Meadow saffron, fall crocus, naked boys and autumn crocus are the broad names for these fall bloomers. The botanical name for fall crocus is colchicum which is not a crocus at all; it is related to the lily family. They will usually bloom in late summer into fall and some will bloom late in fall and early into winter.
The best time to plant these colchicum bulbs is shortly after you purchase them in late summer. If you put off planting them you just might find they have started to bloom inside their package which can cause some stress to the bulbs. They do best if planted four to five inches deep in fertile, well-drained soil that is in light shade or sun; you can probably get away with planting them only 3 inches deep. These cultivars can tolerate daught during the summer but if the soil lasts too wet they will rot and die over the winter months. Once the bulbs begin to blossom you will need to protect them from slugs; they like feeding on them.
Your autumn crocus will stand out after most of the other flowers have faded away. Waves or sweeps of color may sound expensive at the very beginning but planting just a few codes at first will eventually give you this effect in just a few years time. This is one good thing that ants will do and that is to carry away and spread the seeds so it will not take long for natural waves of color. It is also a good idea to provide these flowers with low ground cover such as bishops or low junipers to give them a visual backdrop and support for the delicate flower tubes.
Colchicums are best if they are planed in August but can still be planed almost anytime during the fall. A few weeks after planting these fall-blooming crocuses will sprout flowers on naked stems. Some produce double flowers about six inches across while others have smaller single flowers. Once the flowers have died out the bulbs will need protection during the winter; this can be accomplished by using a few inches of mulch or branches from evergreen plants placed over the site. In the spring foliage will sprout to collect sun and produce nutrients for the bulbs for blooming again in the fall.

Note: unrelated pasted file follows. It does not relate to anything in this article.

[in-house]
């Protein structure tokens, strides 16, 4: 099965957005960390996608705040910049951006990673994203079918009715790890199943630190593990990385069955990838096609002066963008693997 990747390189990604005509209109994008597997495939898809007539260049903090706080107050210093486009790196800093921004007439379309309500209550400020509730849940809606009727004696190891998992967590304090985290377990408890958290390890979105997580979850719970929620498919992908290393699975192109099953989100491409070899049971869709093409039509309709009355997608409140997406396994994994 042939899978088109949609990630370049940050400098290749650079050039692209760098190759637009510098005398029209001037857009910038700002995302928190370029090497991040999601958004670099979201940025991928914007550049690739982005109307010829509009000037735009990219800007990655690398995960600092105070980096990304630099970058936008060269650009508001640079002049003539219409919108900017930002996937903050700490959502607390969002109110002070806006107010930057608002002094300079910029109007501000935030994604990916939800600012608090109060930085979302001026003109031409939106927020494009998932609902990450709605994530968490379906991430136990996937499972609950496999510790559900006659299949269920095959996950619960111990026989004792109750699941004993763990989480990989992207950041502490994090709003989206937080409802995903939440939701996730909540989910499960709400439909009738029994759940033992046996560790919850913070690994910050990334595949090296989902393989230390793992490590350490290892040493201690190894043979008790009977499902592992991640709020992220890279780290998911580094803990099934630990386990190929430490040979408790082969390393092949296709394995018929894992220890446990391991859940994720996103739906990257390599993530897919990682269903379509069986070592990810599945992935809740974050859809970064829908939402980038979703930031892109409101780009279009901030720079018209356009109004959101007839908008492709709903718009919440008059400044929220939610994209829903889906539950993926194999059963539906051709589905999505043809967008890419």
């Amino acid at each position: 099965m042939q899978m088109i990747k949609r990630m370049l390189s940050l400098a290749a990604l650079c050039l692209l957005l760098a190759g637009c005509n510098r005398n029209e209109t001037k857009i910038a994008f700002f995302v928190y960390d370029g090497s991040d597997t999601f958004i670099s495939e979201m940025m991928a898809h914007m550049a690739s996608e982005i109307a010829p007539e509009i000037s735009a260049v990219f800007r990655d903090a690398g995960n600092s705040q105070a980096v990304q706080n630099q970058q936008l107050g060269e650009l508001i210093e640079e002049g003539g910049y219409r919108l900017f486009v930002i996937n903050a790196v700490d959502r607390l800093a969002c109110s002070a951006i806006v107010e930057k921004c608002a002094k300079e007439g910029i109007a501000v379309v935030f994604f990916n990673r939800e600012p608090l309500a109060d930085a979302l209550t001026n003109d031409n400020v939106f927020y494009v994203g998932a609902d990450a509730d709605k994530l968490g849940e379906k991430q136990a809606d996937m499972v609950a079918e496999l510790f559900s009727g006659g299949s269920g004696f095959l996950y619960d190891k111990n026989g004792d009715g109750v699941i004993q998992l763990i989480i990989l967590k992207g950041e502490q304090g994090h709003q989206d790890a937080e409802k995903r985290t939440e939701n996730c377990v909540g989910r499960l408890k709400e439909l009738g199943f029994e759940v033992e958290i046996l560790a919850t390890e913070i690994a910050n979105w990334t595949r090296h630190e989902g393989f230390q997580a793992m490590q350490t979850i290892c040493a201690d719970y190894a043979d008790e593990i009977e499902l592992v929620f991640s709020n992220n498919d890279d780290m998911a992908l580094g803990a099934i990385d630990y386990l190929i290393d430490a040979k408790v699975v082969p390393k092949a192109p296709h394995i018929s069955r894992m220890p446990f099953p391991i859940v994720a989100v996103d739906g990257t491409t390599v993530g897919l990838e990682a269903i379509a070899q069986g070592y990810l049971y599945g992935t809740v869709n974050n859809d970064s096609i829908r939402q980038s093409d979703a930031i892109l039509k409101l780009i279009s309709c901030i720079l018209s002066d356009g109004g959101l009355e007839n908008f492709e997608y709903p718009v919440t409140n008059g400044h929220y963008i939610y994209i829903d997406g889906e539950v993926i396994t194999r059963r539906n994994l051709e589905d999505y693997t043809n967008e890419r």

The most wide grown colchicum is C. autumnale species, which may reach four to six inches tall. Some good specimens worth growing are the double "Pleniflorum '; pristine; white single flower' Album '; and double' Alboplenum 'The large-flower C. speciosum blooms in white and various shades of pinkish-purple The rosy double flower' Waterlily 'hybrid which grows to about five inches tall does well with the low growing ferns; the' Violet Queen 'has a delicate reddish-purple in a checkerboard pattern will bloom early; and the' The Giant 'with a pale white base lilac type flower can sometimes reach twelve inches high Most of these bulbs will produce a number of flowers. Fall crocus produces beautiful, bright pink, lilac, violet and white flowers in the autumn after all the summer blooms have finished. fall colors and are seen best if they have been planted among low-growing ferns and low ground cover. Some companion plants that are low growing and very attractive are the Himalayan maidenhair fern and the European lady fern. The crocus will basically have blooms on stems without any foliage; the foliage sprouts in spring and are daught-and deer-resistant.
Fall crocus are very toxic if any part is ingested. Some individuals may experience a skin irritation if they do not wear protection when they plant the bulbs. Even if you plant now and they do not bloom, just remember the foliage will sprout in the spring to provide nutrients to the bulbs for blooming in the fall.[ad_2]
Source by Barbara Volkov